Thom Archer finds tacos and peyote-potent tequila cocktails at the new-look Chida Cantina
We might not have a Hard Rock Cafe or vanity project/retirement contingency establishments like Marky Mark’s “Wahlburgers” chain, but there’s a very distinct crossover between Leeds food and music.
Just off the top of my head, Laynes, The Brunswick, and Leeds Indie Food are all ventures from people significantly involved in the scene in one way or another. Before Bundobust & Bradford beer house The Sparrow, Marko Husak was booking the likes of Florence Welch and The XX to play local low-capacity venues.
The same goes for some of the team behind Belgrave & Headrow House. Speaking of which, back when the idea of putting romesco with grilled cauliflower was a twinkle in his eye, Ox Club’s Ben Davy was a funk-metal frontman; he may or may not have worn dreadlocks at some point.
I've not quite worked out the reason for this crossover. The musician's lifestyle is fairly nomadic, maybe food is a way of sharing things they've experienced along the way? Is this how the fierce spirit of independence manifests itself once you start pushing thirty and go off the idea of sleeping in a van with eight other blokes? Perhaps they’re just naturally drawn to professions where risk is high, pay-off tends to be low, and dick-headed critics trash months or years of blood, sweat, and tears in just 800 words and an out-of-ten.
Whatever the explanation, The Holy Mountain - which treads the line between pop-up, supperclub, and mobile kitchen - serves as another example of this symbiosis.
It comes from Harry and Sean: Harry, who has done the rounds on the gig circuit in various bands over the years, while doing the rounds (literally) either side of Leeds’ bars, and Sean whose CV includes Grub & Grog and refined Eastern European supperclub Balcombe & Smith. There’s no way of knowing for sure which one’s responsible for the thickets of amaranth and pea shoots on top of the nachos, and which one decided to season the pibil pork in their tacos with shots of tequila - but you can make an educated guess.
Don’t let those micro-herbs suggest this is some kind of high-end experience, dissecting Mexican cuisine to its essence and meticulously reinterpreting it one tweezer-ful at a time. They’re just micro-herbs on top of some nachos.
The tray underneath the nachos is a much more fitting of the place: the tinfoil party-platter kind. In fact, all the tableware is disposable, suggesting we're here for a good time, not a long time.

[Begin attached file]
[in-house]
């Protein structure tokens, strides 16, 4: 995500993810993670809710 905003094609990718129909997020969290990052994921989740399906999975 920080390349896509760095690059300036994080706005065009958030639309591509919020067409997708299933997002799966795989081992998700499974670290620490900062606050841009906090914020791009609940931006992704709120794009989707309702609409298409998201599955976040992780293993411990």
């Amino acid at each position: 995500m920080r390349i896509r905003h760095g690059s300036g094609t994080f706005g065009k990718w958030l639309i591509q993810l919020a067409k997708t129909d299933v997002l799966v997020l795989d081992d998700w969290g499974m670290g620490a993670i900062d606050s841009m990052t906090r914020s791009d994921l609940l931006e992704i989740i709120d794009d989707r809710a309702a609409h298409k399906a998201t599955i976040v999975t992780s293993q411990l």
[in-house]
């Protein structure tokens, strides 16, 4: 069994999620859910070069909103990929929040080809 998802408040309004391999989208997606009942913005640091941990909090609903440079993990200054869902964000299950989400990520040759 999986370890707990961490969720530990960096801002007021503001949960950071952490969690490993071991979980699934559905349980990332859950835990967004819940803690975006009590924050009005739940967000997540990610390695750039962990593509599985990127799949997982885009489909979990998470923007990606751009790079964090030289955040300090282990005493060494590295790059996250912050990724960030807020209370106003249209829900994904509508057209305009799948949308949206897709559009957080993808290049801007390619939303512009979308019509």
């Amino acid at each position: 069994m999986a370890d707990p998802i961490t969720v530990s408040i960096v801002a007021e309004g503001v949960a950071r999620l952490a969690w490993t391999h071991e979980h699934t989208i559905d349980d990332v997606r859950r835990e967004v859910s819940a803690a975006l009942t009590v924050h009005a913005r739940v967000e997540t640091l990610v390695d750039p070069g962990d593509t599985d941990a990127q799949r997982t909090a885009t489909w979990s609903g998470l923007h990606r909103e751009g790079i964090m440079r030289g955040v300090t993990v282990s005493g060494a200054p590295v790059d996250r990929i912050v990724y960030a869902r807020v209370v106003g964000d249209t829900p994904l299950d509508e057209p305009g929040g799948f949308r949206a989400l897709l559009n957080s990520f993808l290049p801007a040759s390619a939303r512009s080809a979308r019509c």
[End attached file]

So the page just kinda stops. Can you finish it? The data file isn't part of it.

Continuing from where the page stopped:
Tacos hang over the edge of paper plates, three at a time. They’re filled with frills of shaved skirt steak and crispy potato, that tequila-laced pork shoulder, or handfuls of crunchy whitebait. They’re wrapped in waxy tortillas which have a toasty corn sweetness which adds to the flavour, rather than just being a raft for the fillings to sail into your mouth. Each comes with a tailored hot sauce, made in-house and mercifully left to apply to your own tastes/at your own peril.
Vegan and vegetarian options are given fair consideration rather than treated like an inconvenient stepchild; there’s jackfruit ones, where the slow-cooked fruit - zingy with spiced pear - resembles something between pulled pork and chicken shawarma. We avoid the deep-fried avocado tacos in favour of the cauliflower special, where deeply minerally florets are coated and fried, rebozada style.
Bar food is unapologetic and the perfect partner for skulling £3 Coronas with: chicken wingsin a sweet/umami coating that puckers your lips and resonates to the back of your skull like crispy seaweed from the Chinese takeaway. “Holy Poutine” isn’t big or clever, it’s just sweet potato fries, spiced gravy, crumbled salty cojita cheese (probably feta tbh, but we’ll let them off) and pickles, but it’s a combination that makes your imagination run wild, thinking of other Mexicanadian hybrids might be possible if the United States stopped cock-blocking them.
Disharmony between the resident and the host can sometimes kill this kind of thing dead in the water, but these two are a natural fit - service is casual but responsive, and the bartenders have an arsenal of tequila cocktails with peyote-potency. That was always the case though, now they’ve just got the food to match.
“Had any chef that I know been able to play a musical instrument competently, we sure as hell never would’ve cooked for a living” reckons Anthony Bourdain. If any other musicians reckon they can cook food as well as this, please let me know, and I’ll start a musical instrument amnesty...
The Holy Mountain factfile
All reviews are conducted unannounced, paid for in full by Confidentials.com, and independent of any commercial relationships.
2ft Nachos £7
Chicken Wings £4
Holy Poutine £6
Al Pastor Tacos £5
Pibil Tacos £5
Cauliflower Tacos £5
Whitebait Tacos £5
Sante Sangra Tacos £5
Carne Asada Tacos £6.5
4 x Corona £12
Address: 5 Cross Belgrave Street, Leeds LS2 8JP
2ft Nachos 7, Holy Poutine 7.5, Chicken wings 7.5, Tacos 8.5
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